I was fortunate enough to see Seiji Ozawa's Silver Anniversary performance with the BSO on the Boston Common in 1998. The Maestro had recently been very ill with the flu, and it was not known if he would conduct. Federico Cortese, the new assistant conductor, conducted the first movements of Beethoven's Ninth, the piece chosen to perform for this Silver Anniversary performance.

 

When Ozawa came out to conduct the Ode to Joy, the crowd went absolutely nuts. The only real comparison I can make is to a sporting even where the injured superstar comes in at the last minute to win the game.

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When Aretha Franklin sings "My doctor said take it easy..." in Chain of Fools and really stretches out the eee sound, it gives me goose bumps every time.

 

I'm not much of a classical guy, but the Ode to Joy section of Beethoven's Ninth will usually give me goose bumps.

 

I was fortunate enough to see Seiji Ozawa's Silver Anniversary performance with the BSO on the Boston Common in 1998. The Maestro had recently been very ill with the flu, and it was not known if he would conduct. Federico Cortese, the new assistant conductor, conducted the first movements of Beethoven's Ninth, the piece chosen to perform for this Silver Anniversary performance.

 

When Ozawa came out to conduct the Ode to Joy, the crowd went absolutely nuts. The only real comparison I can make is to a sporting even where the injured superstar comes in at the last minute to win the game.

I really like Aretha, haven't listened to her for ages, thanks for reminding!

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  • 4 weeks later...

I don't think I've ever gotten actual goosebumps from listening to music, but certainly many works and/or performances send me into orbit or into some alternate state. Here are a few (in no particular order):

 

- the slow movements from the Beethoven 7th and Brahms 4th

 

- the end of Strauss's Elektra

 

- the Presentation of the Silver Rose from Strauss's Der Rosenkavslier

 

- Leontyne Price singing 'Depuis le jour' from Charpentier's Louise

 

- the end of the Mahler 8th

 

- Matthias Goerne's first recording (Decca) of Schubert's Die schöne Müllerin

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Ice ice baby by Vanilla Ice always gave me goosebumps .

 

Jimmy, that is your autonomic nervous system triggering the "flight-or-fight" response.

 

 

For me, I can think of a few off the top of my head:

 

Voodoo Chile / Jimi Hendrix

Ball and Chain / Big Brother and the Holding Company

Stella by Starlight / Miles Davis from the Live at Carnegie albums

Reach for Tomorrow / Ella from the "Epitaph" album

 

.....

You must have chaos within you to give birth to a dancing star

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- Allegri's Miserere, especially the Tallis Scholars' first recording of the piece.

- Third movement (Elegia) of Christopher Rouse's Flute Concerto

- Jimi Hendrix's version of "All Along the Watchtower"

- Nirvana's live MTV performance of "Where Did You Sleep Last Night?"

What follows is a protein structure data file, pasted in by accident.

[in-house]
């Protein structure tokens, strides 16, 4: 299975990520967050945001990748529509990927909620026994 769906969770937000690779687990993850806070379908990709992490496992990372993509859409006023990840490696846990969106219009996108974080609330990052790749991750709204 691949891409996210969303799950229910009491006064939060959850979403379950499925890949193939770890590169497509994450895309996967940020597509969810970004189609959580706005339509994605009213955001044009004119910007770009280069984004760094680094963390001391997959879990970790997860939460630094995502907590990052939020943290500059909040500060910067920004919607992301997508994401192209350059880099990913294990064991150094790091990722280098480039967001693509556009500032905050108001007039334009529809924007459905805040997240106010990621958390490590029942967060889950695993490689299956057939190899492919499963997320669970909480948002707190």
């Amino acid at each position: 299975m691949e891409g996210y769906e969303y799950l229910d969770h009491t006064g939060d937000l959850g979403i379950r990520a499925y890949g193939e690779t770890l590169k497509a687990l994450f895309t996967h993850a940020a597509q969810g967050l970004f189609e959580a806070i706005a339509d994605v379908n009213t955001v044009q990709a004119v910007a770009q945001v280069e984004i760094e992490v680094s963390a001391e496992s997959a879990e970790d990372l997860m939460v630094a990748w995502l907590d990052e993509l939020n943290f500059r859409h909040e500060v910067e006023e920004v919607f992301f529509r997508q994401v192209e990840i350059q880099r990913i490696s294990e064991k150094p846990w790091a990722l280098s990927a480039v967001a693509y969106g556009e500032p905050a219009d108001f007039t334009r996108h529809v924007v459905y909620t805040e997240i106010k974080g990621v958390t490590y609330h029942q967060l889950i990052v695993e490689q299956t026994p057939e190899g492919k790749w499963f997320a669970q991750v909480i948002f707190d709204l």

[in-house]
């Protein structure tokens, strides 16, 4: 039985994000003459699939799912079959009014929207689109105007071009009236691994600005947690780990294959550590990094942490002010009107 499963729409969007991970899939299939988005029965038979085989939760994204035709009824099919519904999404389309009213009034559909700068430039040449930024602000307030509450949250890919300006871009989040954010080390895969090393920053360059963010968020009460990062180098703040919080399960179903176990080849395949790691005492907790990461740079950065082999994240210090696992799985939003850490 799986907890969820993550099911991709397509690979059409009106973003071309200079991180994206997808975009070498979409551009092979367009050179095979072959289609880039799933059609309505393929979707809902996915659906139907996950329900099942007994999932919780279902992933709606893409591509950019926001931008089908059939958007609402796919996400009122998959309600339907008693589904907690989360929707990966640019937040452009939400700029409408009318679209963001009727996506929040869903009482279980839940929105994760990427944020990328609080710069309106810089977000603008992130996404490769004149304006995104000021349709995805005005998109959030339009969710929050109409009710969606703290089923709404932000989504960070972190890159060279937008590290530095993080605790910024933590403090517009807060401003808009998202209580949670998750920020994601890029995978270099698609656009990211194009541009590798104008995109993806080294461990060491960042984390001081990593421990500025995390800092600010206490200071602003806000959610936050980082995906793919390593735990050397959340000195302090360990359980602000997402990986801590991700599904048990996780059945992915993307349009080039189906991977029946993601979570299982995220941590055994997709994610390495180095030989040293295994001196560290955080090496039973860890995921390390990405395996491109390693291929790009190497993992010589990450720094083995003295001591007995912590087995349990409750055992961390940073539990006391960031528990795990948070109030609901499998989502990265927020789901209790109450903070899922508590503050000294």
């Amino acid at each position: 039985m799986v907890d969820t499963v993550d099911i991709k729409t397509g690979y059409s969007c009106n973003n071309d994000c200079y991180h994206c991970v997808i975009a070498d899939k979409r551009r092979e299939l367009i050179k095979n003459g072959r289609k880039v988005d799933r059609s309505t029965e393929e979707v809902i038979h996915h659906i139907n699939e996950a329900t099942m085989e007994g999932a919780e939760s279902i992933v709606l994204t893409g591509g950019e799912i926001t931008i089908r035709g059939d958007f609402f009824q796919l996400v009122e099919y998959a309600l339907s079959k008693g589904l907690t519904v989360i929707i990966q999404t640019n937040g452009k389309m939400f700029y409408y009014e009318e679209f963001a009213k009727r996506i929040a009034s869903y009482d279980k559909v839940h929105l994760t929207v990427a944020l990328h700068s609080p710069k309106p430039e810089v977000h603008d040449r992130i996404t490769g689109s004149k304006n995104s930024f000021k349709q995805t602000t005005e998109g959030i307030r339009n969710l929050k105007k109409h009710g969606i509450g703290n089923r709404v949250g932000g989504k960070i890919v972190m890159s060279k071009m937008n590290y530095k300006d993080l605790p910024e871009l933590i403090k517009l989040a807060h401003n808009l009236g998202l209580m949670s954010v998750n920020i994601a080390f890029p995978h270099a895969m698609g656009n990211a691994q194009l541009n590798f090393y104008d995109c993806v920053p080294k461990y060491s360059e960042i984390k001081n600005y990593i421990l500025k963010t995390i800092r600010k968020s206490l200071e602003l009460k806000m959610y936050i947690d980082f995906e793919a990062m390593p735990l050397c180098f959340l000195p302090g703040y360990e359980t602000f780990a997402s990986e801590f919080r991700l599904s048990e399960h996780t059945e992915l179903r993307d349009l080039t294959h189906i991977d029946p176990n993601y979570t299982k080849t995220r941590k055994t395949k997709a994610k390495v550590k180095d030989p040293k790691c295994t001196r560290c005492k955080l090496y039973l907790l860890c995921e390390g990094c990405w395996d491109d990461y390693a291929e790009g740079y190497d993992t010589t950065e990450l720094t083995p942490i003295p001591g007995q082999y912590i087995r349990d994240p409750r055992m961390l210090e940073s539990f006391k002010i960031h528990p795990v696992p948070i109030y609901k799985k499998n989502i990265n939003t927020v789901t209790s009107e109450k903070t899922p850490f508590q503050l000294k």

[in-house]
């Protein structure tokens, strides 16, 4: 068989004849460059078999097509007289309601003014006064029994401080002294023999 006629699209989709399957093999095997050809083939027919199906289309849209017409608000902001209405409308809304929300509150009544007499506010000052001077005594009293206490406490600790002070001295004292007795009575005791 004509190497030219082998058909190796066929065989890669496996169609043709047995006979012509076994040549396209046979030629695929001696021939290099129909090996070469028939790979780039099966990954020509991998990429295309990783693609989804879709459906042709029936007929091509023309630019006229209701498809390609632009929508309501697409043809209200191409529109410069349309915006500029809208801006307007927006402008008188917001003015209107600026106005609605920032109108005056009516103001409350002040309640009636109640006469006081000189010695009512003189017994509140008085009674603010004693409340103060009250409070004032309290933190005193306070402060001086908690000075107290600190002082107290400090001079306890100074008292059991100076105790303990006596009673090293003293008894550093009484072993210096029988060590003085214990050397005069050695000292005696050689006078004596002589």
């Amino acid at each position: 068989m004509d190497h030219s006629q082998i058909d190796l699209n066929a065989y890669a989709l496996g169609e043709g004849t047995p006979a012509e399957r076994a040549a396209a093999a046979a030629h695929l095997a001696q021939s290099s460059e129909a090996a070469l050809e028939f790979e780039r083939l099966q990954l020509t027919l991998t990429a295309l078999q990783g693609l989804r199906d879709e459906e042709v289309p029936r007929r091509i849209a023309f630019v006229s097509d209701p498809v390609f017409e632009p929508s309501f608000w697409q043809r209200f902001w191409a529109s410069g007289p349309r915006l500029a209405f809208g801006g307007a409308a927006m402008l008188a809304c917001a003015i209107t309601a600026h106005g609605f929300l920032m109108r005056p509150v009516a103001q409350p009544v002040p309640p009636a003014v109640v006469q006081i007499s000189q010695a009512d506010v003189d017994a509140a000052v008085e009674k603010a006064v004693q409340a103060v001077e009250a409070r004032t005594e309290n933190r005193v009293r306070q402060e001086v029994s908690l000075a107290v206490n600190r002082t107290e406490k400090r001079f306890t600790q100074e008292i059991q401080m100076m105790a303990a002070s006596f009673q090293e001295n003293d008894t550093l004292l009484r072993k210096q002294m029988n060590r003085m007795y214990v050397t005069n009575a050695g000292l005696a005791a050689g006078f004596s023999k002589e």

- Most anything recorded by Howlin' Wolf (although those goose bumps are more fear-related)

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- Allegri's Miserere, especially the Tallis Scholars' first recording of the piece.

- Third movement (Elegia) of Christopher Rouse's Flute Concerto

- Jimi Hendrix's version of "All Along the Watchtower"

- Nirvana's live MTV performance of "Where Did You Sleep Last Night?"

- Most anything recorded by Howlin' Wolf (although those goose bumps are more fear-related)

 

Hendrix's guitar lead in at the start of the song is one of the best pieces of rock music ever done. Hits like a sledge hammer. I think Rolling Stone rated the song around the top 50 in rock history. I would put it in my top 5. Great cover of Dylan.

"The single biggest problem in communication is the illusion that it has taken place". George Bernard Shaw.

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-

- Most anything recorded by Howlin' Wolf (although those goose bumps are more fear-related)

 

"You'll Be Mine" is a particular favorite.

One never knows, do one? - Fats Waller

The fairest thing we can experience is the mysterious. It is the fundamental emotion which stands at the cradle of true art and true science. - Einstein

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The Band, "Chest Fever," original version (though the live one from "Rock of Ages" is great also).

 

This is horribly recorded, so don't look for great sound. Somehow that makes it better​. It is like some lurching, unstoppable machine of immense power held barely in check (the bad recording helps to give that sense of something straining to break forth from bonds).

One never knows, do one? - Fats Waller

The fairest thing we can experience is the mysterious. It is the fundamental emotion which stands at the cradle of true art and true science. - Einstein

Computer, Audirvana -> optical to EtherREGEN -> microRendu -> ISO Regen -> Pro-Ject Pre Box S2 DAC -> Spectral DMC-12 & DMA-150 -> Vandersteen 3A Signature.

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Just about any recording of Mahler's 2nd "Resurrection" symphony, esp. the last 5 minutes or so, when the heaven's open up.